Today: Society is not as clearly divided between the rich and poor as was the case during the seventeenth century, and the plague no longer decimates the population every year. However, in spite of some advances in equality now evident in England, English society is still somewhat stratified, with divisions based on social rank and income.
1630s: The new interest in science is very important to Englishmen. One of the newest discoveries is a published account by William Harvey, who posits that the heart is a muscle and it pushes blood throughout the body. Harvey cannot explain the creation of blood. While many of the new scientists endorse Harvey’s viewpoints, others dispute this claim, believing instead that the liver is the organ of circulation. New scientific discoveries influence the poets of the period, who incorporate tension produced by scientific disovery into their poetry.
Today: Harvey’s hypothesis has long since been proven true, and today, both heart transplants and artificial hearts are common. One thing has not changed, however, and that is the skepticism that often greets new ideas in medicine. New ideas about medicine often undergo laborious tests to prove their validity. It is predominantly journalists and not poets, however, who discuss new scientific ideas.
1630s: Puritan William Prynne attacks the London theatre as lewd and as a haven for prostitutes. Because the wife of King Charles I has participated in performances at court, Prynne’s attack is viewed as a slander on the queen, and he is thrown into prison after being branded and having his ears cut off. By 1642, the Puritans succeed in having all the theatres in London closed.
Today: While film is often condemned for excessive violence and sexual content, theatres are rarely the object of protest.
1630s: Galileo is tried in Rome for endorsing an earlier scientific theory that the sun is the center of the universe and the earth only a rotating planet. Galileo’s ideas violate Church teachings that God created mankind, and so the earth, on which man resides, must be more important than all other planets and it must be the center of the universe. Because he is threatened with torture, Galileo eventually retracts his proposition and is confined to his villa for the rest of his life.
Today: Galileo was eventually proven correct, and while it took the Church in Rome nearly 400 years to admit Galileo was right, eventually the Church cleared Galileo of heresy and retracted his excommunication.
1630s: Religion continues to divide the English. When the House of Commons petitions King James I to prevent a Catholic marriage for his son Charles, James I rebukes the Commons for meddling in foreign affairs. The Commons responds that the marriage, religion, and birthright of a king is a suitable subject for the Commons to debate. Eventually, Charles is deposed and beheaded, and Milton serves as Secretary of Letters for Cromwell’s government.
Today: Rules governing marriage of the royal family are still an important topic in England. In the twentieth century, Edward VIII abdicated when he was not allowed to marry a divorced American woman, and heirs to the English throne are still not permitted to marry Roman Catholics. Because of a tumultuous past, with vicious attacks against both Catholics and Protestants, the English continue to govern the religious choices of the royal family.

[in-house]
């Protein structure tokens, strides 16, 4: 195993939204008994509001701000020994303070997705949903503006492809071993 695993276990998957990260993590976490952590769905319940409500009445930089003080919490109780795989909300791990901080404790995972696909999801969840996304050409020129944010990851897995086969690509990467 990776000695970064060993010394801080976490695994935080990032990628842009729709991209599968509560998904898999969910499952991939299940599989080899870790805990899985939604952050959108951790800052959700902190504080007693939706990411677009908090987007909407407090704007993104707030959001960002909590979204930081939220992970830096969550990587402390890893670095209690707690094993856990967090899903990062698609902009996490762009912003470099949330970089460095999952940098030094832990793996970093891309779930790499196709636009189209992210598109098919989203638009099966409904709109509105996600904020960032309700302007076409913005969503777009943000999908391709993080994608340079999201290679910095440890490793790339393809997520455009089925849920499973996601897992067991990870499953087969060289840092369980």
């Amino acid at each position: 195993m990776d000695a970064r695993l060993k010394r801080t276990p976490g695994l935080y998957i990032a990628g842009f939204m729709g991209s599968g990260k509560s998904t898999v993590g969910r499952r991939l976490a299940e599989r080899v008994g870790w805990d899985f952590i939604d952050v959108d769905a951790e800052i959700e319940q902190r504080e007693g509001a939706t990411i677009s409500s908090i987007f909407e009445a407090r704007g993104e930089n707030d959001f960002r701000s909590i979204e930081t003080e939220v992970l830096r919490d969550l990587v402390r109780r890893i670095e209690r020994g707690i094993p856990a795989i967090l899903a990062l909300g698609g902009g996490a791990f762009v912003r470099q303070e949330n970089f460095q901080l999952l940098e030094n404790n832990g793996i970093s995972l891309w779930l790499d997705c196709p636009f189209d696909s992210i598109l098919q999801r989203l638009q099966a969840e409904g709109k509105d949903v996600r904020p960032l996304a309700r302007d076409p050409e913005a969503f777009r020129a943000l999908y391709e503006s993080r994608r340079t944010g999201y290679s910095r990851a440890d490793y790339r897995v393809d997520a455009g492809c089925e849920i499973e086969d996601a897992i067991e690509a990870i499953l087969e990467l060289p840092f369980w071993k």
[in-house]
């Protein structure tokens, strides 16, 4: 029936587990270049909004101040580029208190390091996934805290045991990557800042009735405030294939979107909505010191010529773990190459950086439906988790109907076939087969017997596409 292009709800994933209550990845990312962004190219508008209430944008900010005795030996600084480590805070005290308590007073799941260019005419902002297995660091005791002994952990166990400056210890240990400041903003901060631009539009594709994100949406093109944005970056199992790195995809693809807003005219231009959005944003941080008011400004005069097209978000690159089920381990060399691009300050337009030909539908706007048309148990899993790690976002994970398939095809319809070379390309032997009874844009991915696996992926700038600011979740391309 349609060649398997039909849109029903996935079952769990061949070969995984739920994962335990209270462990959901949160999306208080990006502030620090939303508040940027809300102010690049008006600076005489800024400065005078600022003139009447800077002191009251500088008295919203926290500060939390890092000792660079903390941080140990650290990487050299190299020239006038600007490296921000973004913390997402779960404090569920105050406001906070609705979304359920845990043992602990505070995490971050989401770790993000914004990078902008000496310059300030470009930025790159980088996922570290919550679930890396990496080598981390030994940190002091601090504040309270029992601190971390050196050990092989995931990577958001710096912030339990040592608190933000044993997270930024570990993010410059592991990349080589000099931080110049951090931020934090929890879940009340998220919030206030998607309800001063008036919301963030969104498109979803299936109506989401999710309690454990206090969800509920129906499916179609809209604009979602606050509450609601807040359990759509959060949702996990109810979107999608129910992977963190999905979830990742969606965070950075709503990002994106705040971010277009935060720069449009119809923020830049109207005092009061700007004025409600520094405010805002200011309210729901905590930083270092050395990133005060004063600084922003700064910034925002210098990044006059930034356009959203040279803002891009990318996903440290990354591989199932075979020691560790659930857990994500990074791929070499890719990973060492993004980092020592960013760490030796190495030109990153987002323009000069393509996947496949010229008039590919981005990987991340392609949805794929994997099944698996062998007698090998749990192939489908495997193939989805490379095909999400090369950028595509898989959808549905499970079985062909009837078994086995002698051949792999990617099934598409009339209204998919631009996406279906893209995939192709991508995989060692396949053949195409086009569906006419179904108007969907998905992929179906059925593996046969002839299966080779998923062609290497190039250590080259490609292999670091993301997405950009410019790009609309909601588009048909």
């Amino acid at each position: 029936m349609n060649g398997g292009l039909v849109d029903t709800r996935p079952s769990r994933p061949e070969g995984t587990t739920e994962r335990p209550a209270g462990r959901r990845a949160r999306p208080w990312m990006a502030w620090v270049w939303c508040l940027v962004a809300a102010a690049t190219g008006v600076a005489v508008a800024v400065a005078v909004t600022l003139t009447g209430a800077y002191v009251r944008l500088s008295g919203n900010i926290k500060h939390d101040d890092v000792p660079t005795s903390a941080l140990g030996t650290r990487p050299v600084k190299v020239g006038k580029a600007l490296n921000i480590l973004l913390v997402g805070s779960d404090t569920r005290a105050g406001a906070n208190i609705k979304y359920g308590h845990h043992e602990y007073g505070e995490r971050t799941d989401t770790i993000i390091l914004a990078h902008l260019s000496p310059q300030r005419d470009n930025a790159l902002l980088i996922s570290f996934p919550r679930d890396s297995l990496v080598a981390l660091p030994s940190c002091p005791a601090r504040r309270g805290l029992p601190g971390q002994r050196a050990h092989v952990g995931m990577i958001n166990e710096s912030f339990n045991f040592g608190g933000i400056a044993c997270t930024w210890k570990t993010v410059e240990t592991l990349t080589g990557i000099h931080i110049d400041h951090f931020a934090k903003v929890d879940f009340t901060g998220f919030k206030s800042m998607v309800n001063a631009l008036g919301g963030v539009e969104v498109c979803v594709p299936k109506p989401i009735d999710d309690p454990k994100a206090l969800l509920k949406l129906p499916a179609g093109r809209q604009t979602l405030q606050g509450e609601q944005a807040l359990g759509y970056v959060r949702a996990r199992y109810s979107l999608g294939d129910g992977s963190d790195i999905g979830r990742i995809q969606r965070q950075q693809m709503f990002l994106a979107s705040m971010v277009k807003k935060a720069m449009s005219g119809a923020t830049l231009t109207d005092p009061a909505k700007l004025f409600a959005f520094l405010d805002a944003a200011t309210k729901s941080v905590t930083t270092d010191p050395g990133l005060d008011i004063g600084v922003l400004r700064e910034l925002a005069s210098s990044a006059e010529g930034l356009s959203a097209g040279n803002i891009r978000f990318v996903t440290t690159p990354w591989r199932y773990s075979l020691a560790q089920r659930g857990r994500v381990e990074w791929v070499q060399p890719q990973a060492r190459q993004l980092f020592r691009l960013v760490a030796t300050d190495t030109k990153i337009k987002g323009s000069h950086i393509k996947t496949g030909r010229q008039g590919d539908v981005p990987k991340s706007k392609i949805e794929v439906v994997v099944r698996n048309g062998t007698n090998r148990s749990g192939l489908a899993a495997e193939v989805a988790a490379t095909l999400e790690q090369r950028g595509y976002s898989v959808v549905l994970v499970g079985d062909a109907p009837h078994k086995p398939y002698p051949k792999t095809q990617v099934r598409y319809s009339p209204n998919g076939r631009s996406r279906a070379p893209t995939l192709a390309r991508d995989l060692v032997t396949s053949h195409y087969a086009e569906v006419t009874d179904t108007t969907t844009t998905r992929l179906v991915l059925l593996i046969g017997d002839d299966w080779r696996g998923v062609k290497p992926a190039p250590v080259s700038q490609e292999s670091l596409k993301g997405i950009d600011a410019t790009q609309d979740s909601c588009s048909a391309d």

Last Updated on May 7, 2015, by eNotes Editorial. Word Count: 335
Dorian, D. C., in the Explicator, Vol. 8, Item 10, 1949–1950
Hall, R. F., “Milton’s Sonnets and His Contemporaries,” in The Cambridge Companion to Milton, Cambridge University Press, 1999.
Honigmann, E. A. J., Milton’s Sonnets, St. Martin’s Press, 1966.
Macaulay, Thomas Babington, Lord, “Milton,” in Critical, Historical, and Miscellaneous Essays, Vol. I, Sheldon and Company, 1860, pp. 202–66.
Shakespeare, William, Romeo and Juliet, in The Norton Shakespeare: Tragedies, edited by Stephen Greenblatt, W. W. Norton & Company, 1997, p. 166.
Svendsen, K., in the Explicator, Vol. 7, Item 53, 1948–1949.
Woodhouse, A. S. P., and Douglas Bush, A Variorum Commentary on the Poems of John Milton, Columbia University Press, 1972, II.2.372–73.
Bradford, Richard, The Complete Critical Guide to John Milton, Routledge, 2001. Bradford’s work is a guide to Milton’s work that provides a discussion of his life and the period in which he was writing, while making connections to the texts that Milton wrote. This book provides a context for the study of Milton’s work.
Danielson, Dennis, The Cambridge Companion to Milton, Cambridge University Press, 1999. This book includes information on Milton’s works and the period in which they were written, while also summarizing the critical approaches to Milton studies.
Fish, Stanley, How Milton Works, Harvard University Press, 2001. Offering a comprehensive look at Milton’s texts, Fish focuses on Milton’s use of language and a close reading of the text, ignoring the more common cultural and historically based readings of the poet’s work.
Lake, Peter, and Michael C. Questier, The Anti-Christ’s Lewd Hat: Protestants, Papists and Players in Post- Reformation England, Yale University Press, 2002. This book looks at the production of pamphlets in early sixteenth- and seventeenth-century England and how the competing religious communities used those pamphlets to further their agendas.
Lewalski, Barbara Kiefer, The Life of John Milton: A Critical Biography, Blackwell Publishers, 2001. Lewalski provides a thorough examination of Milton’s life. The author uses Milton’s works and a meticulous study of the period to create a comprehensive guide to Milton’s life and works.